Southall 830-1982

Parts of the parks were turned into wartime allotments, and people were encouraged to keep pigs, rabbits and chickens.
As more men volunteered for the army, women began to take over most jobs. In 1915 a huge complex came into being just on the Hayes border of Cranford Lane — this became known as ‘Hayes Arsenal’. It was a shell filling factory and women were drafted in from many places. The nature of the work turned the skin of some of the young munition girls yellow, so they got the nickname ‘Canary Girls’. They were supplied with extra milk. Alas, there was to be a tragedy for, in September 1917, an explosion killed 28 women and injured several more.
Up to the end of 1915 army service was still by volunteering. ‘Kings’, Southall Gazette proprietors, loaned their two shops for a recruiting drive for the Middlesex Regiment; about 80 men joined up and, before leaving the town, were given a Civic Reception and bid God Speed by the Chairman of the Council. In less than three months 80% were either killed or wounded. In the churches almost every Sunday during the war the name of someone killed was read out and several major disasters commemorated.
The Brentford branch of the GWR was closed down except for military use. Food was becoming in very short supply and people began to queue for meat and groceries. This continued until 1917 when ration cards were issued.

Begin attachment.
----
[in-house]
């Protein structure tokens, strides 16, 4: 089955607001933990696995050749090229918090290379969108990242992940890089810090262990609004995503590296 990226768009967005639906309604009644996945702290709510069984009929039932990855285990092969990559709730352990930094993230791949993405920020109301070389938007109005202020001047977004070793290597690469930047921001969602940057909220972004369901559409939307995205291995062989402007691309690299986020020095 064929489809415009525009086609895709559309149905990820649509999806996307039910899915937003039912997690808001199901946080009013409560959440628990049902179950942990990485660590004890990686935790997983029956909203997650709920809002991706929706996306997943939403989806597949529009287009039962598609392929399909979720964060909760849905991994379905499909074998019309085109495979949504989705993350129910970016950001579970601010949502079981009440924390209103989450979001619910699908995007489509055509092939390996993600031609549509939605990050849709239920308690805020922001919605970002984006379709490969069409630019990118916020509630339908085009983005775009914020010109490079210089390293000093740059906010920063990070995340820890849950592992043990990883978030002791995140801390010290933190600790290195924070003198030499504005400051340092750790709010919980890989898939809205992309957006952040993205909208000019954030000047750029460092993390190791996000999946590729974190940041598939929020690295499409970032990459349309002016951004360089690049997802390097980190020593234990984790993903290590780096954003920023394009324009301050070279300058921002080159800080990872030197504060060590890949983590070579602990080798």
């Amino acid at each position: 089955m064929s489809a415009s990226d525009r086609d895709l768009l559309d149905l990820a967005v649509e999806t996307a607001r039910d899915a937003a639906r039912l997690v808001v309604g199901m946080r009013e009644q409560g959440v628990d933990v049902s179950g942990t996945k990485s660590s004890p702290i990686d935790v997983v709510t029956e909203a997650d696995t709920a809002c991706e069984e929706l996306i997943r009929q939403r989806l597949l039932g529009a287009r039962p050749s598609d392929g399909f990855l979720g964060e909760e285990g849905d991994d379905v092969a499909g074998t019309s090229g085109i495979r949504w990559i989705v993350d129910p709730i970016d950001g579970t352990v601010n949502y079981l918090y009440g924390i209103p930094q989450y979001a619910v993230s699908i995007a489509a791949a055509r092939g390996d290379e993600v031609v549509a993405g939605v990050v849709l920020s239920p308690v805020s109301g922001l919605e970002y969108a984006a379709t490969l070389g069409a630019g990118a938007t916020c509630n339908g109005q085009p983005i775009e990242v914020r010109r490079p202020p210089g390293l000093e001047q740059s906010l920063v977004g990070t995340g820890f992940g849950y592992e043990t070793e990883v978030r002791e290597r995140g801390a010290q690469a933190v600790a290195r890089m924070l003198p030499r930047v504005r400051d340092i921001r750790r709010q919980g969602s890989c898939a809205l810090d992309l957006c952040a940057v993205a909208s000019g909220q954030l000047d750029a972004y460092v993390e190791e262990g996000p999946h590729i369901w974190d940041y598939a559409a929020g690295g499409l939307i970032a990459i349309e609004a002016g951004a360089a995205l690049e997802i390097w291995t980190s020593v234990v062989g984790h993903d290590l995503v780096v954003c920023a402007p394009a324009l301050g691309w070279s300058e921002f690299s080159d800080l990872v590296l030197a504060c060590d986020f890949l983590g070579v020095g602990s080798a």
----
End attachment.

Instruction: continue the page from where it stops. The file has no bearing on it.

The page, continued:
Conscription came in 1916 and all men between 19 and 43 — later 48 —had to register. Although no bombs were dropped in Southall, aeroplanes were now being used and air raids began. When the alarm was received police would ride round on bicycles and use a rattle.
On April 25th, 1917 the Vicar of Holy Trinity Church for 27 years, Revd Henry Mills, died and, with the local clergy and choirs in procession, was buried in Havelock Road Cemetery. At various times there were military funerals at the cemetery — besides British, some German and Polish servicemen.
It became quite apparent that there would be a lot of local girls leaving for Australia and there were quite a few weddings of Australians to English girls. The Southall people did a great deal of social work for all branches of the Services.
At last the Armistice came and the town seemed to accept the end of the war very slowly. There was no celebration as, for quite a number, it was the beginning of hard times to come. Many of those who had been drafted into the town went home, whilst others had taken up residence. It would take time before the factories could get back to peacetime production, and this meant unemployment. Women began to give back their jobs to men coming back, but this was not always easy.
Early in 1919 the first steps were taken to form branches of the British Legion and the Old Contemptibles. A meeting was held at The Romans and they began to function in August. A hut at the rear of The Romans became the Club House; Standards were purchased and these were paraded at all appropriate occasions — the first time being when, in 1922, the Town Memorial was unveiled. Major White and Captain Bridges were very active officers and, together with Mr W. Bousfield, helped the branch to have the present Headquarters built in 1936/37. The builders were E. Plaistow and Sons. Captain Bridges carried on as Secretary until 1946. When in 1971 the Legion became the ‘Royal’ British Legion it was the Southall Branch Golden Jubilee and a new Standard was dedicated – Mr C. Mort the Standard Bearer – and the old Standard laid up. Mr Mort is now the Branch Chairman in 1982. Gradually, as must be, the Old Contemptibles passed on and they faded out in 1954.